Introduction
  Benjamin, Walter
  Bismarck, Otto v.
  Brecht, Bertolt
  Celan, Paul
  Döblin, Alfred
  Fontane, Theodor
  Grosz, George
  Grünbein, Durs
  Heartfield, John
  Honigmann, Barbara
  Isherwood, Christopher
  Johnson, Uwe
  Kleist, Heinrich v.
  Kollwitz, Käthe
  Kracauer, Siegfried
  Lang, Fritz
  Lasker-Schüler, Else
  Liebermann, Max
  Liebknecht, Karl
  Luxemburg, Rosa
  Marc, Franz
  Ossietzky, Carl v.
  Riefenstahl, Leni
  Ruttmann, Walther
  Schinkel, Karl Friedrich
  Speer, Albert
  Tieck, Ludwig
  Tucholsky, Kurt
  Ury, Lesser
  Varnhagen, Rahel
  Wenders, Wim

 

 
Marc, Franz

b. Feb. 8, 1880, Munich
d. March 4, 1916, near Verdun, France


German painter and printmaker, founding member of "The Blue Rider" group, known for the intense nature mysticism of his paintings of animals.


Marc's early works were done in a self-consciously academic style, but in 1903 his stolid naturalism was lightened by his exposure to French Impressionist painting and later to the sensuous, curvilinear art of Munich's Jugendstil movement.

In 1909 Marc joined a group of Expressionist artists known as the Neue Künstlervereinigung (New Artists' Association). There he met August Macke, whose idiosyncratic use of broad areas of rich colour led Marc to experiment with similar techniques.

In 1910 Marc met Wassily Kandinsky, with whom he edited Der Blaue Reiter, the journal that gave its name to the group of artists, led by Kandinsky, who split from the Neue Künstlervereinigung in the following year. Having long been interested in Eastern philosophies and religions, Marc responded enthusiastically to Kandinsky's almost mystical notion that art should lay bare the spiritual essence of natural forms instead of copying their objective appearance with exact verisimilitude. Under the influence of Kandinsky, Marc came to believe that spiritual essence is best revealed through abstraction. He believed that civilization destroys human awareness of the all-pervading spiritual force of nature. Consequently, he was passionately interested in the art of primitive peoples, children, and the mentally ill. But his own work consisted primarily of animal studies, since he considered nonhuman forms of life to be the most expressive manifestation of the vital natural force.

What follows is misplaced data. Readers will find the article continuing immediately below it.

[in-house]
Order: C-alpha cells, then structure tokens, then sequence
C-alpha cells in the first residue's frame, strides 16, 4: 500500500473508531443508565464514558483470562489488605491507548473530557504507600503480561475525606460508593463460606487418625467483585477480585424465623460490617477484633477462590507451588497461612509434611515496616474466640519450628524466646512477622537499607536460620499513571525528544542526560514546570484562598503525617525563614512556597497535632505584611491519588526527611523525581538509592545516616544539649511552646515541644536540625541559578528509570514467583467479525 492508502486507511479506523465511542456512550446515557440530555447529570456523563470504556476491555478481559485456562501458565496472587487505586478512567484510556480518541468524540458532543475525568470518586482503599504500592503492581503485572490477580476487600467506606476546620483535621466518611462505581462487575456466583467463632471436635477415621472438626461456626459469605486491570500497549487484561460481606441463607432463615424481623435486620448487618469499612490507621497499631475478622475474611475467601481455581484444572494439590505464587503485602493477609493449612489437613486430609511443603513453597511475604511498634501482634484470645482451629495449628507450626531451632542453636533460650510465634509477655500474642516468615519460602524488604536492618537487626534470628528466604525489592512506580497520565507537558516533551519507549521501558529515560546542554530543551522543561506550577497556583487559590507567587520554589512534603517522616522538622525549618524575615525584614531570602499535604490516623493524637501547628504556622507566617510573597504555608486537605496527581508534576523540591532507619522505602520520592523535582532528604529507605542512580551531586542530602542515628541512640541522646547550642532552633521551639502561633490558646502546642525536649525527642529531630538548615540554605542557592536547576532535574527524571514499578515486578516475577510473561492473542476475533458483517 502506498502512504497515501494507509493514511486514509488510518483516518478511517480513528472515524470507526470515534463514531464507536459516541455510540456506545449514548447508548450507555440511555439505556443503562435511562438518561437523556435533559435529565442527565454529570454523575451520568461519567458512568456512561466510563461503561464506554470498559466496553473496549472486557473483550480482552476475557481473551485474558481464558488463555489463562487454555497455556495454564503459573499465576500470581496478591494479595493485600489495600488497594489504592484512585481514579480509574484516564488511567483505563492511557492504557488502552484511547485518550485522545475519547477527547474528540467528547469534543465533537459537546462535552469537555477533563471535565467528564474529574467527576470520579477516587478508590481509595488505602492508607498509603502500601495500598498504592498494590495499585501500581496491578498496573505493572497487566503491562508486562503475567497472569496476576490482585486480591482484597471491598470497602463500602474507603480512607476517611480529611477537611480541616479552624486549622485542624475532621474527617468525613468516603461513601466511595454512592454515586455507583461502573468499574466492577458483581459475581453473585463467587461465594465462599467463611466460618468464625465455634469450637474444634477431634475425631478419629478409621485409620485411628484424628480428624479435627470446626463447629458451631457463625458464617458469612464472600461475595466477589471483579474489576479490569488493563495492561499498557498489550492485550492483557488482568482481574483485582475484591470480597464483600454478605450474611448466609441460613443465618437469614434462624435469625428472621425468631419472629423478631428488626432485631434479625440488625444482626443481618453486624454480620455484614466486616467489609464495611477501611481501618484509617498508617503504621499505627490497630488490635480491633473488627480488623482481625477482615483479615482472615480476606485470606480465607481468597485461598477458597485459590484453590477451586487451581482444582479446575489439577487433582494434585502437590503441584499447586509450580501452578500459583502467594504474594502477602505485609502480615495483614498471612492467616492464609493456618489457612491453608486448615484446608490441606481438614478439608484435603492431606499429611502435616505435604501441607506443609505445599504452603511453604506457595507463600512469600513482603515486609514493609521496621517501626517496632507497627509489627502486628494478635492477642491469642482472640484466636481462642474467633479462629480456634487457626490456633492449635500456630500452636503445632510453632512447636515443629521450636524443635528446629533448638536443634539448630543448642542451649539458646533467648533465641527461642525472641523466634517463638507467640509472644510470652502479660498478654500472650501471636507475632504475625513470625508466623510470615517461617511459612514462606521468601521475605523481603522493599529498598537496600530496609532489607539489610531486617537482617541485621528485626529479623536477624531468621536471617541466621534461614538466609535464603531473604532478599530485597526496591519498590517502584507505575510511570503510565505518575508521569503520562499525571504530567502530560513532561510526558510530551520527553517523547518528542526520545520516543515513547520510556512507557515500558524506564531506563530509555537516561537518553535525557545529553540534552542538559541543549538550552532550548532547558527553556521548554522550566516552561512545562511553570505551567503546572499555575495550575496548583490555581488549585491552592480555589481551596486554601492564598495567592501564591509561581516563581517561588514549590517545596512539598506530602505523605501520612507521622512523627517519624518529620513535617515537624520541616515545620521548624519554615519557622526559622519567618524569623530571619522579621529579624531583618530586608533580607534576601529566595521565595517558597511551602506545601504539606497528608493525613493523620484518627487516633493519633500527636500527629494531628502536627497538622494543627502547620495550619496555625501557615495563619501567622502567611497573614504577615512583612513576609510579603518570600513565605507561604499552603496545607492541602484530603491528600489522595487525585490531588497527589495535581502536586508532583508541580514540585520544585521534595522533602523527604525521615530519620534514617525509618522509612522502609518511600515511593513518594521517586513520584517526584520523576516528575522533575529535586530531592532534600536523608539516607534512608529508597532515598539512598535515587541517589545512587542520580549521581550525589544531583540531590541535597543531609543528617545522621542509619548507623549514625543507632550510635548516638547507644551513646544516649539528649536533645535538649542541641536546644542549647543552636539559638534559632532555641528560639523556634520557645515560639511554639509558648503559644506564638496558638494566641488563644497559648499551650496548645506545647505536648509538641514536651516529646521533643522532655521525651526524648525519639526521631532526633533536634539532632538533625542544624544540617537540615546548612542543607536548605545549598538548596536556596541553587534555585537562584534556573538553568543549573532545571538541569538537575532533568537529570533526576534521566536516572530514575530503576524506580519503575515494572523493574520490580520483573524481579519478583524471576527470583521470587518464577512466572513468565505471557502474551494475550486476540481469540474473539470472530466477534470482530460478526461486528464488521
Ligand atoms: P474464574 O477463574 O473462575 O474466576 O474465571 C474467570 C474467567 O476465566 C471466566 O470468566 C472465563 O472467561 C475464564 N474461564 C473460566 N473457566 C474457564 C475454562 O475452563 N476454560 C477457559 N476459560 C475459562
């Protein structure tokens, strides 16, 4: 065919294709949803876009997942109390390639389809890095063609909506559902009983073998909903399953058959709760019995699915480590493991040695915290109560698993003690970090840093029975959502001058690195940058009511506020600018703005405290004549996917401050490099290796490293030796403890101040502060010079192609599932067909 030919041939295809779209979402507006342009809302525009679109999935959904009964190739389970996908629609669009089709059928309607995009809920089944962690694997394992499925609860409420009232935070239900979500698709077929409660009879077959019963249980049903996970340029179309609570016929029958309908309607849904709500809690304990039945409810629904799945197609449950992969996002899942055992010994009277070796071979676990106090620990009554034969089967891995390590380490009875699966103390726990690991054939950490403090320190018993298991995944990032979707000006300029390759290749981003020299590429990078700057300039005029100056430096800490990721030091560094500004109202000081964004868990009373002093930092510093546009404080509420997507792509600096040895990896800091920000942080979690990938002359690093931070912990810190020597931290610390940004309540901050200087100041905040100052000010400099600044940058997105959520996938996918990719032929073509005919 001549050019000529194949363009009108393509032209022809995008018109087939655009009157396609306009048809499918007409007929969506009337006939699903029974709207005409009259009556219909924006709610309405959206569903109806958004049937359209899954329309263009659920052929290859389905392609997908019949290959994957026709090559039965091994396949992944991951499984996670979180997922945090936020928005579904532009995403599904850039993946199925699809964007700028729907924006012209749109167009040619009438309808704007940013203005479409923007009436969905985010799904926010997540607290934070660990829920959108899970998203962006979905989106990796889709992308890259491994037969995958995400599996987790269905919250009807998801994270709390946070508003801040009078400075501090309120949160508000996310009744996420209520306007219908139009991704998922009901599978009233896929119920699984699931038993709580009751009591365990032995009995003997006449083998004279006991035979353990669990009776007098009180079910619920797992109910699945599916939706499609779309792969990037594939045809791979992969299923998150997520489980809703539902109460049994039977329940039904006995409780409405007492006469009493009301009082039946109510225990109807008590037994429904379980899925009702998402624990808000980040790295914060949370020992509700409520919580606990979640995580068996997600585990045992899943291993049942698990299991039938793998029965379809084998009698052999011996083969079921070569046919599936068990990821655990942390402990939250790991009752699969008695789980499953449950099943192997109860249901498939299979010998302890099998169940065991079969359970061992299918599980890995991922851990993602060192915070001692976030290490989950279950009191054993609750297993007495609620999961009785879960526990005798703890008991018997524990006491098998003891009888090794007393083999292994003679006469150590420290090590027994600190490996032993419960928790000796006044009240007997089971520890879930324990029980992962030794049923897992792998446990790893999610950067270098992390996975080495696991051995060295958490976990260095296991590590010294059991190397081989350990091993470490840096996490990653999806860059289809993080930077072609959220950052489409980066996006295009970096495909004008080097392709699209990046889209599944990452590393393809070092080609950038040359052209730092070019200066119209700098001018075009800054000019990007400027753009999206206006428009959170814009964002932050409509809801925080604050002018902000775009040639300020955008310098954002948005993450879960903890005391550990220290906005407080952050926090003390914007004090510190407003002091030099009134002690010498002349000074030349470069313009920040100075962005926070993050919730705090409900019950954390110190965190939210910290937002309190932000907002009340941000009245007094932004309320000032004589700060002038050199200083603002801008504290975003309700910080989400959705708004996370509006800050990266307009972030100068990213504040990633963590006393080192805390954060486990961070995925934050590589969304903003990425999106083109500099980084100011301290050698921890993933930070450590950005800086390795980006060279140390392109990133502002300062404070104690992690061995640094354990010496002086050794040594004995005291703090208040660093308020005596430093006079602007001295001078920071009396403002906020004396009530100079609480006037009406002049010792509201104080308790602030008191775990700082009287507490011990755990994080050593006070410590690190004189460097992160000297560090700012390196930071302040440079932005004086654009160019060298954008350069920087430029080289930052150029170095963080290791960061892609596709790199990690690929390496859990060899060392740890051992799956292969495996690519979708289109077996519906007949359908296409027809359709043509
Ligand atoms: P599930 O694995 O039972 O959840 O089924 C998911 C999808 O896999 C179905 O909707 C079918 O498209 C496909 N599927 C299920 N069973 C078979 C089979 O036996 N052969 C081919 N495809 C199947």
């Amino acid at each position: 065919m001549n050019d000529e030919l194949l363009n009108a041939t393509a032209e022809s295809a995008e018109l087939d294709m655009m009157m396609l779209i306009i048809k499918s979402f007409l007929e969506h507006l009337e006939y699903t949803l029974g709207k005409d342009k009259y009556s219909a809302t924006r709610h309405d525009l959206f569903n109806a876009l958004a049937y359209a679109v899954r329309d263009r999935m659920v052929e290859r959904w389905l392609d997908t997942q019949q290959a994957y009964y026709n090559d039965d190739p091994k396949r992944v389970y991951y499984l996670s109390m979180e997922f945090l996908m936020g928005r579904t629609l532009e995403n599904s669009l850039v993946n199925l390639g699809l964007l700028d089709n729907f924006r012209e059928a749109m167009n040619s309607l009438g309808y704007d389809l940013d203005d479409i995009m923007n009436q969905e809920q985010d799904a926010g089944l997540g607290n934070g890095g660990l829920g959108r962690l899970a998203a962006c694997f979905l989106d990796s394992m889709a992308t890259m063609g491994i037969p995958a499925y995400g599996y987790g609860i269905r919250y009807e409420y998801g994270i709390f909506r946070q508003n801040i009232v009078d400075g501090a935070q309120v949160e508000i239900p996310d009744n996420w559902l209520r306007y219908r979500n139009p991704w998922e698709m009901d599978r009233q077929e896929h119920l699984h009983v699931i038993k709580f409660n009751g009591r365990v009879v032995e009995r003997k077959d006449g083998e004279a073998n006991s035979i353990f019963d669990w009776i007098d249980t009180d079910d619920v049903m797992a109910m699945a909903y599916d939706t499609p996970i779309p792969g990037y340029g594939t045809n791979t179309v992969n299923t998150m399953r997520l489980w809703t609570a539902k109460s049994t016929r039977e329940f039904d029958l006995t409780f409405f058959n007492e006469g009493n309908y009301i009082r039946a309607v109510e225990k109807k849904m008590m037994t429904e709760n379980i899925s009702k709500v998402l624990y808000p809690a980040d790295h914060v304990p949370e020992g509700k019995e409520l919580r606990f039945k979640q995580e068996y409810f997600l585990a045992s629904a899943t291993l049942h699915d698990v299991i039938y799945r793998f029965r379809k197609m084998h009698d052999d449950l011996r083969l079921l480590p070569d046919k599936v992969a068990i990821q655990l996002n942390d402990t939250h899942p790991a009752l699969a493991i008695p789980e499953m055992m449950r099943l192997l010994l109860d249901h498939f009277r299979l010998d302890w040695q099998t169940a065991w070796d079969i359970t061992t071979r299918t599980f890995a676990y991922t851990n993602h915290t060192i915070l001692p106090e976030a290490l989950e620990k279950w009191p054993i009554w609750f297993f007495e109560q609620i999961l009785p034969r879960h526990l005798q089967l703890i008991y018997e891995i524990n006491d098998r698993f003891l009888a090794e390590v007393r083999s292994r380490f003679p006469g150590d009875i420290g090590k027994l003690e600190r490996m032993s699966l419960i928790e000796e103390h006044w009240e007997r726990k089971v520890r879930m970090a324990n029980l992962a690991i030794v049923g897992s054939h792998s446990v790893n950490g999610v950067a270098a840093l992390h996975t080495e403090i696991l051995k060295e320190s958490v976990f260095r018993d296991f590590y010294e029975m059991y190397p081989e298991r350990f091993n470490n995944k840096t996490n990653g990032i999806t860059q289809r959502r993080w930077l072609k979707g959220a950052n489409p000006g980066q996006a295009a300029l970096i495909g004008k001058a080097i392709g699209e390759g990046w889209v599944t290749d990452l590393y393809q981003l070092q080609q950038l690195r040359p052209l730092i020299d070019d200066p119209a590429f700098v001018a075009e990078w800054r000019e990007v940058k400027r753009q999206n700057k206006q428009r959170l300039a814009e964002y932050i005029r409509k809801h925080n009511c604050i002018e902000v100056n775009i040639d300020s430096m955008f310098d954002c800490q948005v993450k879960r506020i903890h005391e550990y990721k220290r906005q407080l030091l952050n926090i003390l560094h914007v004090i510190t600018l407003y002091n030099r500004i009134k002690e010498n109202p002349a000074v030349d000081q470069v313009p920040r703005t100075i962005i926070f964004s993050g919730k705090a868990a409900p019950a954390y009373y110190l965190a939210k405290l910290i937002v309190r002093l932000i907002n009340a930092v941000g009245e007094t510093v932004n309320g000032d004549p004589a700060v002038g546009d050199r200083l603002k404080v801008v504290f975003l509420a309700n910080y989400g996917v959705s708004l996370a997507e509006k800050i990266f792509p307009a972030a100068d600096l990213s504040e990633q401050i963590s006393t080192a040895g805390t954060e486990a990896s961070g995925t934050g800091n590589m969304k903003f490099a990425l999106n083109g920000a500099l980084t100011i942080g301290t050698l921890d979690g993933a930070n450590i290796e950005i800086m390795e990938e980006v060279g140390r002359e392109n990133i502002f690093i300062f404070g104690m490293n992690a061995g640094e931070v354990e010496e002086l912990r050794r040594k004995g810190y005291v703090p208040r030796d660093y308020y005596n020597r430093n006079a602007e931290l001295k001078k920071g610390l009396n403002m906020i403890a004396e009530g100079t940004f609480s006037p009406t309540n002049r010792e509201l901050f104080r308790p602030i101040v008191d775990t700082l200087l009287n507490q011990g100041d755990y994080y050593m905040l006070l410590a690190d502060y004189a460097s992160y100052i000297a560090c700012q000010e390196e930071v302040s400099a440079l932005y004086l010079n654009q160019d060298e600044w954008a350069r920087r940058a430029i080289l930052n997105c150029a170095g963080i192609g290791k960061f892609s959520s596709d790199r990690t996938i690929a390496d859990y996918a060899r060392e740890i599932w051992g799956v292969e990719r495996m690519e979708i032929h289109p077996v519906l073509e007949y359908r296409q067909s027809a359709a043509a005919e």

This philosophy is mirrored in Marc's "Blue Horses" (1911), in which the powerfully simplified and rounded outlines of the horses are echoed in the rhythms of the landscape background, uniting both animals and setting into a vigorous and harmonious organic whole. In this painting as in his other mature works, Marc used a well-defined symbology of colour.

In 1912 Marc's admiration for the works of R. Delaunay and for the Italian Futurists made his art increasingly dynamic. He began to use the faceted space and forms of Delaunay's brightly coloured Cubistic compositions to express the brutal power and the timorous fragility of various forms of animal life.

Source

"Marc, Franz" Encyclopædia Britannica Online.
<http://www.eb.com:180/bol/topic?eu=52016&sctn=1>

Links

Web Museum: Franz Marc
ArtCyclopedia: Franz Marc
Franz Marc's Biography in German
Franz Marc: Biography and Gallery